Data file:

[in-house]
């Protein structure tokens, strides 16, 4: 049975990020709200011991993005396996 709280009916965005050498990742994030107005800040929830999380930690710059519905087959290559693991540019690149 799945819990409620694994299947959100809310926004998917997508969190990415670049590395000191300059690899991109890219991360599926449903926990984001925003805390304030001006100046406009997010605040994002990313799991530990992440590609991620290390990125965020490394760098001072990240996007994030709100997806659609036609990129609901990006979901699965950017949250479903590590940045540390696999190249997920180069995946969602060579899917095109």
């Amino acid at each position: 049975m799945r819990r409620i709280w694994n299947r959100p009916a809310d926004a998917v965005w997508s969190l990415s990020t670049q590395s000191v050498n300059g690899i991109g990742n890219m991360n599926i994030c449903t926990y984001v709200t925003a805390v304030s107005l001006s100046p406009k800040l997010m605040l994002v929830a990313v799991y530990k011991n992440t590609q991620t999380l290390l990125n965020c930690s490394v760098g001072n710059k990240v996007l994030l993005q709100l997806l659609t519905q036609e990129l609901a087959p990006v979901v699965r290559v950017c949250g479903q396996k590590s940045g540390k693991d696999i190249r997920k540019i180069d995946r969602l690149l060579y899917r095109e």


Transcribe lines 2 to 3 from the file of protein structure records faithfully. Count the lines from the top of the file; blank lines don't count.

């Protein structure tokens, strides 16, 4: 049975990020709200011991993005396996 709280009916965005050498990742994030107005800040929830999380930690710059519905087959290559693991540019690149 799945819990409620694994299947959100809310926004998917997508969190990415670049590395000191300059690899991109890219991360599926449903926990984001925003805390304030001006100046406009997010605040994002990313799991530990992440590609991620290390990125965020490394760098001072990240996007994030709100997806659609036609990129609901990006979901699965950017949250479903590590940045540390696999190249997920180069995946969602060579899917095109």
């Amino acid at each position: 049975m799945r819990r409620i709280w694994n299947r959100p009916a809310d926004a998917v965005w997508s969190l990415s990020t670049q590395s000191v050498n300059g690899i991109g990742n890219m991360n599926i994030c449903t926990y984001v709200t925003a805390v304030s107005l001006s100046p406009k800040l997010m605040l994002v929830a990313v799991y530990k011991n992440t590609q991620t999380l290390l990125n965020c930690s490394v760098g001072n710059k990240v996007l994030l993005q709100l997806l659609t519905q036609e990129l609901a087959p990006v979901v699965r290559v950017c949250g479903q396996k590590s940045g540390k693991d696999i190249r997920k540019i180069d995946r969602l690149l060579y899917r095109e």